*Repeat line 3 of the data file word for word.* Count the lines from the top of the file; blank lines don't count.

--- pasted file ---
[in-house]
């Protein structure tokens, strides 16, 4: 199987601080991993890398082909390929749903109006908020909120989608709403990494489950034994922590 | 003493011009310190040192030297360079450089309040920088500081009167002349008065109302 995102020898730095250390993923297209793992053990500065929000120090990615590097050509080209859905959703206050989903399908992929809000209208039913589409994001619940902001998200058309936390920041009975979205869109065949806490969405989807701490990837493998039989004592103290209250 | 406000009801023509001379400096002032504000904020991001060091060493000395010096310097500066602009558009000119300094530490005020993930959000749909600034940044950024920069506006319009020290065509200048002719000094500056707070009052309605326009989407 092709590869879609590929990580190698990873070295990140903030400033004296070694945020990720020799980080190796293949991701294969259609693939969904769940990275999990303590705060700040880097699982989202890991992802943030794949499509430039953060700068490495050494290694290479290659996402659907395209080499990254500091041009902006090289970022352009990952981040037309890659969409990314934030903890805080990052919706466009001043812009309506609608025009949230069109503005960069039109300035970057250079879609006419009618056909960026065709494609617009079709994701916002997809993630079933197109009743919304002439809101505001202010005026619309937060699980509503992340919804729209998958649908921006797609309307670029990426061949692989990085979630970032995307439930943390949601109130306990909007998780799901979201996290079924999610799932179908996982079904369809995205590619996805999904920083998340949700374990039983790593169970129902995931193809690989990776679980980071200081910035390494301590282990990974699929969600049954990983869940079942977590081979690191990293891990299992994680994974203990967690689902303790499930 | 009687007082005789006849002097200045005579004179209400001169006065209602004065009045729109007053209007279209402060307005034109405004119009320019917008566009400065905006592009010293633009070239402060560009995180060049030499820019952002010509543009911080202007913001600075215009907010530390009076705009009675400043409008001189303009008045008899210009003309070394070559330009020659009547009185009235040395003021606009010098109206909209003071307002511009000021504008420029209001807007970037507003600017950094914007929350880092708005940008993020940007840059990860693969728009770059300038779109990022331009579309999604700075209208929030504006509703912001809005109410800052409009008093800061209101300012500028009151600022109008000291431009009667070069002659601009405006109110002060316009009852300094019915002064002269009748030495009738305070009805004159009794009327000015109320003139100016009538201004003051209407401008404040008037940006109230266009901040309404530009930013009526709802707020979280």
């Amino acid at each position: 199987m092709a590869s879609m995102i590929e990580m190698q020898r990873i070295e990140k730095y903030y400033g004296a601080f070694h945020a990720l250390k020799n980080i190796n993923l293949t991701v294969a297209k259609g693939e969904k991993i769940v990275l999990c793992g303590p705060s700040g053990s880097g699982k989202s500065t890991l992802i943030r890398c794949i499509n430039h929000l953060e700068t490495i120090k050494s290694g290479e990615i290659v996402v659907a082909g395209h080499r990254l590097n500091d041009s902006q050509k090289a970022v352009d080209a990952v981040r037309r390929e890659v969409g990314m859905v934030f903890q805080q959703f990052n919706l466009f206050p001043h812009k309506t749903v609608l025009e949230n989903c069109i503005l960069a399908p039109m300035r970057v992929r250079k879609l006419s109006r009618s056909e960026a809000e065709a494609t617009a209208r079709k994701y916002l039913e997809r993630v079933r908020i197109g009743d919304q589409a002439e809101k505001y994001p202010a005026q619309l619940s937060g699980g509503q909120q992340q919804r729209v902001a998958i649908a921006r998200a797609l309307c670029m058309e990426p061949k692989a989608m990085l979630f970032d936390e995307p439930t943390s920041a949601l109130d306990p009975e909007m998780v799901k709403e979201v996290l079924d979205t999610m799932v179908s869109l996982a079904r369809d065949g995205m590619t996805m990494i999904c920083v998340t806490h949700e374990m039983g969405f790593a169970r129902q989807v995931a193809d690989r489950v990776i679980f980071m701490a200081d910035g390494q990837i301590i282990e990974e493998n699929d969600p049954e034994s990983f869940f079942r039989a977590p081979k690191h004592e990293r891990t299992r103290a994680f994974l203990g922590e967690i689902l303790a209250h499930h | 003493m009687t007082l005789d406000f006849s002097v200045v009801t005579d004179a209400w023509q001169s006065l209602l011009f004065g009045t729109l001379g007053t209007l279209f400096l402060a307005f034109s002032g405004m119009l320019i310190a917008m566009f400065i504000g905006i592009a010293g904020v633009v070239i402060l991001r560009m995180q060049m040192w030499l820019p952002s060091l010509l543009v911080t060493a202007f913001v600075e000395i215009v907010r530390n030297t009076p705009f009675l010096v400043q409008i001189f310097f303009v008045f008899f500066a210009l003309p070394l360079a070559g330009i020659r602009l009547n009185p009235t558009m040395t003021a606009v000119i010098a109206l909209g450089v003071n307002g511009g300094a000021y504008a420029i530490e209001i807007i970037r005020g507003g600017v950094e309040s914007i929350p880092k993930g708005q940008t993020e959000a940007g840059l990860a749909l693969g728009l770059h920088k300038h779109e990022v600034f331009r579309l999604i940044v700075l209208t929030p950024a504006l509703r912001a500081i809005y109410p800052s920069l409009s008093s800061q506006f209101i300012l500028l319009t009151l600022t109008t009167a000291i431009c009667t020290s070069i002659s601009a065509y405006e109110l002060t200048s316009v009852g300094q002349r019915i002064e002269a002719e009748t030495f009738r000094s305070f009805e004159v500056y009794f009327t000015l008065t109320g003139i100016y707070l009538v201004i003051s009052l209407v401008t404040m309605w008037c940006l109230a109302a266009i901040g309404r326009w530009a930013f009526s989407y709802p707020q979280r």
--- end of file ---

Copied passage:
């Amino acid at each position: 199987m092709a590869s879609m995102i590929e990580m190698q020898r990873i070295e990140k730095y903030y400033g004296a601080f070694h945020a990720l250390k020799n980080i190796n993923l293949t991701v294969a297209k259609g693939e969904k991993i769940v990275l999990c793992g303590p705060s700040g053990s880097g699982k989202s500065t890991l992802i943030r890398c794949i499509n430039h929000l953060e700068t490495i120090k050494s290694g290479e990615i290659v996402v659907a082909g395209h080499r990254l590097n500091d041009s902006q050509k090289a970022v352009d080209a990952v981040r037309r390929e890659v969409g990314m859905v934030f903890q805080q959703f990052n919706l466009f206050p001043h812009k309506t749903v609608l025009e949230n989903c069109i503005l960069a399908p039109m300035r970057v992929r250079k879609l006419s109006r009618s056909e960026a809000e065709a494609t617009a209208r079709k994701y916002l039913e997809r993630v079933r908020i197109g009743d919304q589409a002439e809101k505001y994001p202010a005026q619309l619940s937060g699980g509503q909120q992340q919804r729209v902001a998958i649908a921006r998200a797609l309307c670029m058309e990426p061949k692989a989608m990085l979630f970032d936390e995307p439930t943390s920041a949601l109130d306990p009975e909007m998780v799901k709403e979201v996290l079924d979205t999610m799932v179908s869109l996982a079904r369809d065949g995205m590619t996805m990494i999904c920083v998340t806490h949700e374990m039983g969405f790593a169970r129902q989807v995931a193809d690989r489950v990776i679980f980071m701490a200081d910035g390494q990837i301590i282990e990974e493998n699929d969600p049954e034994s990983f869940f079942r039989a977590p081979k690191h004592e990293r891990t299992r103290a994680f994974l203990g922590e967690i689902l303790a209250h499930h | 003493m009687t007082l005789d406000f006849s002097v200045v009801t005579d004179a209400w023509q001169s006065l209602l011009f004065g009045t729109l001379g007053t209007l279209f400096l402060a307005f034109s002032g405004m119009l320019i310190a917008m566009f400065i504000g905006i592009a010293g904020v633009v070239i402060l991001r560009m995180q060049m040192w030499l820019p952002s060091l010509l543009v911080t060493a202007f913001v600075e000395i215009v907010r530390n030297t009076p705009f009675l010096v400043q409008i001189f310097f303009v008045f008899f500066a210009l003309p070394l360079a070559g330009i020659r602009l009547n009185p009235t558009m040395t003021a606009v000119i010098a109206l909209g450089v003071n307002g511009g300094a000021y504008a420029i530490e209001i807007i970037r005020g507003g600017v950094e309040s914007i929350p880092k993930g708005q940008t993020e959000a940007g840059l990860a749909l693969g728009l770059h920088k300038h779109e990022v600034f331009r579309l999604i940044v700075l209208t929030p950024a504006l509703r912001a500081i809005y109410p800052s920069l409009s008093s800061q506006f209101i300012l500028l319009t009151l600022t109008t009167a000291i431009c009667t020290s070069i002659s601009a065509y405006e109110l002060t200048s316009v009852g300094q002349r019915i002064e002269a002719e009748t030495f009738r000094s305070f009805e004159v500056y009794f009327t000015l008065t109320g003139i100016y707070l009538v201004i003051s009052l209407v401008t404040m309605w008037c940006l109230a109302a266009i901040g309404r326009w530009a930013f009526s989407y709802p707020q979280r």